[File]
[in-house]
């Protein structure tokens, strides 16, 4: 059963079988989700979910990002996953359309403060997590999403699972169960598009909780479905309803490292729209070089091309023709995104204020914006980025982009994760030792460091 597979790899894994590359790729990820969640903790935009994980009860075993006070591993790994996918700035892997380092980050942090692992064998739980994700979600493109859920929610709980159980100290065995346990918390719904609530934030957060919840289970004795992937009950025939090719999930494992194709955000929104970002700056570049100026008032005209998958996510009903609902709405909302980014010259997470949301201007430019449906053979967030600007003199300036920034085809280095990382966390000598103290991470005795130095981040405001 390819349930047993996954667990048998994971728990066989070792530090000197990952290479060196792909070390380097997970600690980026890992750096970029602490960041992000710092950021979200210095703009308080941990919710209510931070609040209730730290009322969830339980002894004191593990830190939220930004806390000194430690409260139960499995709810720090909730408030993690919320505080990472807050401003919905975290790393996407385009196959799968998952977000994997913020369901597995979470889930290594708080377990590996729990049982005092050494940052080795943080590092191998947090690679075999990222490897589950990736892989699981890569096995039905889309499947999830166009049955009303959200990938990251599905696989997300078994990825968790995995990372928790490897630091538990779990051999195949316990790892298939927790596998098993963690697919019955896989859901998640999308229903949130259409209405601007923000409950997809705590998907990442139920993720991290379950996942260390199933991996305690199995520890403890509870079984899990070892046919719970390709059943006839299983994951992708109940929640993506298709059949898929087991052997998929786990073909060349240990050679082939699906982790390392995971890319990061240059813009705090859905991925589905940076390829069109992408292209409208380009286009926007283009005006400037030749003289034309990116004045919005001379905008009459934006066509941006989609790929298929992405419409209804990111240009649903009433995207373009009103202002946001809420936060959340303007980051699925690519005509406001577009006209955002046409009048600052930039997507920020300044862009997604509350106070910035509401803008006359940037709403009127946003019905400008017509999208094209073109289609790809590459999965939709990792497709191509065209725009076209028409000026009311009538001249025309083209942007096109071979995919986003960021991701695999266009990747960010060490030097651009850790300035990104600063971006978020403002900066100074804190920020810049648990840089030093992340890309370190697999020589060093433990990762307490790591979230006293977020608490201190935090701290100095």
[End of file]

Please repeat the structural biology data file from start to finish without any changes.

[in-house]
């Protein structure tokens, strides 16, 4: 059963079988989700979910990002996953359309403060997590999403699972169960598009909780479905309803490292729209070089091309023709995104204020914006980025982009994760030792460091 597979790899894994590359790729990820969640903790935009994980009860075993006070591993790994996918700035892997380092980050942090692992064998739980994700979600493109859920929610709980159980100290065995346990918390719904609530934030957060919840289970004795992937009950025939090719999930494992194709955000929104970002700056570049100026008032005209998958996510009903609902709405909302980014010259997470949301201007430019449906053979967030600007003199300036920034085809280095990382966390000598103290991470005795130095981040405001 390819349930047993996954667990048998994971728990066989070792530090000197990952290479060196792909070390380097997970600690980026890992750096970029602490960041992000710092950021979200210095703009308080941990919710209510931070609040209730730290009322969830339980002894004191593990830190939220930004806390000194430690409260139960499995709810720090909730408030993690919320505080990472807050401003919905975290790393996407385009196959799968998952977000994997913020369901597995979470889930290594708080377990590996729990049982005092050494940052080795943080590092191998947090690679075999990222490897589950990736892989699981890569096995039905889309499947999830166009049955009303959200990938990251599905696989997300078994990825968790995995990372928790490897630091538990779990051999195949316990790892298939927790596998098993963690697919019955896989859901998640999308229903949130259409209405601007923000409950997809705590998907990442139920993720991290379950996942260390199933991996305690199995520890403890509870079984899990070892046919719970390709059943006839299983994951992708109940929640993506298709059949898929087991052997998929786990073909060349240990050679082939699906982790390392995971890319990061240059813009705090859905991925589905940076390829069109992408292209409208380009286009926007283009005006400037030749003289034309990116004045919005001379905008009459934006066509941006989609790929298929992405419409209804990111240009649903009433995207373009009103202002946001809420936060959340303007980051699925690519005509406001577009006209955002046409009048600052930039997507920020300044862009997604509350106070910035509401803008006359940037709403009127946003019905400008017509999208094209073109289609790809590459999965939709990792497709191509065209725009076209028409000026009311009538001249025309083209942007096109071979995919986003960021991701695999266009990747960010060490030097651009850790300035990104600063971006978020403002900066100074804190920020810049648990840089030093992340890309370190697999020589060093433990990762307490790591979230006293977020608490201190935090701290100095």